Ramblings of a Bayesian (Part I)

“There are three kinds of lies: lies, damned lies and statistics.” 

In this first article, I will try to explain the concepts of what we now call probability. You may have heard probabilities used in different contexts; here are three common

examples:

1. There is a 30% chance of rain in Stony Brook, NY, tomorrow,

2. There is a 1 in 292 million chance to win the Powerball Jackpot,

3. There is a 1 in 4 lifetime chance for males to die from cancer.

The question that I would like to pose is - how are these probabilities different from one another? Let’s look at example 2. Here we are dealing with a game of chance, and if we assume that the numbers are drawn fairly (i.e.no bias) then this probability can be calculated as the number of times you can win divided by the numbers of total possibilities. In Powerball, 5 white balls are drawn out of a drum with 69 balls and one red one is drawn out of a drum of 26 balls. So the probability is

$$
\frac{5\times4\times3\times2\times1}{69\times68\times67\times66\times65\times26}=\frac{1}{292201338}
$$

Here we calculated the number of possible outcomes as 69 possibilites for drawing the first white ball, 68 possibilities for the second white ball(since there is one ball missing), and so on. There are 26 possibilities for the red ball. Similarly, there are 5 ways to pick the first white ball, 4 to pick the second, and so on. All in all, this is a very straightfoward way of thinking about probabilities. This leads us to an interesting question. Let’s assume that the lottery does not give you the rules of how they come up with the numbers; all you can do is play the game every week for one year. Given your experiences over that year, could you give an estimate of the overall likelihood of winning? How long would you have to play in order to find the winning probability? If you’re thinking forever, your instinct is correct – it is probably forever. But this is exactly the position that we scientist are in. We don’t know the rules of the universe, but we are trying to figure out what they are given evidence that we collect by doing experiments (or playing the lottery). That is why we call the rules that we find “theories”, since we can never know exactly how “true” they are. At the same time, we know certain laws of physics pretty accurately, and that is why we rely on them every day. For example, your cellphone contains many technologies that make use of pretty advanced concepts of physics: GPS, radio frequency communication, integrated circuits, and LED display. Can you imagine if any of those “theories” suddenly turn out to be wrong and then our cellphones stop working?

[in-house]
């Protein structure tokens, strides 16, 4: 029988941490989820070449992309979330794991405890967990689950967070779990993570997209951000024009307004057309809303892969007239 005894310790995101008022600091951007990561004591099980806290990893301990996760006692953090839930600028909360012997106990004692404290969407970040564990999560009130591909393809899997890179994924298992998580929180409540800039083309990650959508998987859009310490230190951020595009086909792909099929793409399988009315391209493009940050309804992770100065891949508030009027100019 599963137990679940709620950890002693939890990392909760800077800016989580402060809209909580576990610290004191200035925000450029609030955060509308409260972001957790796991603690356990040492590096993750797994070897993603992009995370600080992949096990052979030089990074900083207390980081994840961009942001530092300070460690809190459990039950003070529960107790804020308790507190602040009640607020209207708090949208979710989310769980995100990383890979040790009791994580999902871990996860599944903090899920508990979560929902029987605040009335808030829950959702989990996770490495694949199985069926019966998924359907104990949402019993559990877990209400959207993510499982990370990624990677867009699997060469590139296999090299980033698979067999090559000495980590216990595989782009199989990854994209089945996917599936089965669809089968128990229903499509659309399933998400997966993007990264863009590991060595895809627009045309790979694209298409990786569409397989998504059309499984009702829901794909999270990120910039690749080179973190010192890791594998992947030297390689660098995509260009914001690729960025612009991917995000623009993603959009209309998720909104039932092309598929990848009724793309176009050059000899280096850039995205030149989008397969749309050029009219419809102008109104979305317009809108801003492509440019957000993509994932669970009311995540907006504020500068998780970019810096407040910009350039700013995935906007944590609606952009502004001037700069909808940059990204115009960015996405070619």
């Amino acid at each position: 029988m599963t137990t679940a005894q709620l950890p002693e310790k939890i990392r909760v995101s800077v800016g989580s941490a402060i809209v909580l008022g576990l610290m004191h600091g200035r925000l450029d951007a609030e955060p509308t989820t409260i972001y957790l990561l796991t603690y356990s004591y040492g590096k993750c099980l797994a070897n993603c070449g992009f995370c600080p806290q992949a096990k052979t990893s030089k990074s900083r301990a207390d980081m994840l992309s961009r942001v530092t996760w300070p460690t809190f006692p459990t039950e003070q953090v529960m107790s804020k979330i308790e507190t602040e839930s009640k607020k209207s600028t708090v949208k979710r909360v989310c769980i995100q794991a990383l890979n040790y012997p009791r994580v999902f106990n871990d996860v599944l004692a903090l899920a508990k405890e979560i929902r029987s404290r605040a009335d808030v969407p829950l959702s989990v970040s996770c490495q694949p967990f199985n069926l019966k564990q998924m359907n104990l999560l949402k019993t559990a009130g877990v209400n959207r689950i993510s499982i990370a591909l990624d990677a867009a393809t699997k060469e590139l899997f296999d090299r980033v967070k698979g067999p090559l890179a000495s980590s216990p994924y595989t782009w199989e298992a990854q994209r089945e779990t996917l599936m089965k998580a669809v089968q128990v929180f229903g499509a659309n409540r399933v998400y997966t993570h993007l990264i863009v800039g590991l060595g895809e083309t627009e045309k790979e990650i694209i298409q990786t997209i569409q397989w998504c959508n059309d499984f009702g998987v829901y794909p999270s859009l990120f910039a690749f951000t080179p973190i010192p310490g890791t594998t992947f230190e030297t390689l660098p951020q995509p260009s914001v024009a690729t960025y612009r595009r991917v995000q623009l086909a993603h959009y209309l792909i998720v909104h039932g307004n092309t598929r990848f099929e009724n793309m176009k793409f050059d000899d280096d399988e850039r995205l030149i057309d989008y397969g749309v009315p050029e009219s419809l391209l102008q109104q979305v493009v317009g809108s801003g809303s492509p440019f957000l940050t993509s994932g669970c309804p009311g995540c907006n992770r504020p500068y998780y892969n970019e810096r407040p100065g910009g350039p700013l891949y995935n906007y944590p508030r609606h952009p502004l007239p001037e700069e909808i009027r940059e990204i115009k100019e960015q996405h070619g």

Let’s look at probability example one. This probability is much harder to understand, because global weather is constantly changing. All the variables that describe weather - barometric pressure, humidity, wind speed, and so on - are all continuous, and thus harder to count. Also, the weather is dependent on conditions that have happened in the past and that may have happened far away. The probability in example one sounds more like a degree of belief that it is going to rain given the evidence in the past rather than a rigorous counting of all possibilities.

Example three, on the other hand, is in between the two other examples. People can be counted, and if we know exactly how each person died we can calculate the probability to die from cancer over their lifetime. At the same time, if you are male, you may want to know what “your” chance of developing and dying from cancer is. This personal probability may be very different from 1 in 4,but could vary depending on your genetic makeup, your habits and lifestyle, the environment, and many other factors. Here we are once again drifting into probability as a measure of belief given evidence that relate to you only.

This struggle between understanding probabilities as degree of belief or probabilities as exact measures of frequencies has existed since mathematicians have started thinking about problems associated with uncertain or random events. Interestingly enough, the first mathematicians that thought about these problems: Bernoulli (1700-1782), Bayes (1701-1761) and Laplace (1749-1827), thought that probabilities are measures of belief based on the available evidence. Only later the frequentist interpretation of probability was developed and promoted by Pearson (1857-1936), Fisher (1890-1962) and Neyman (1894-1981).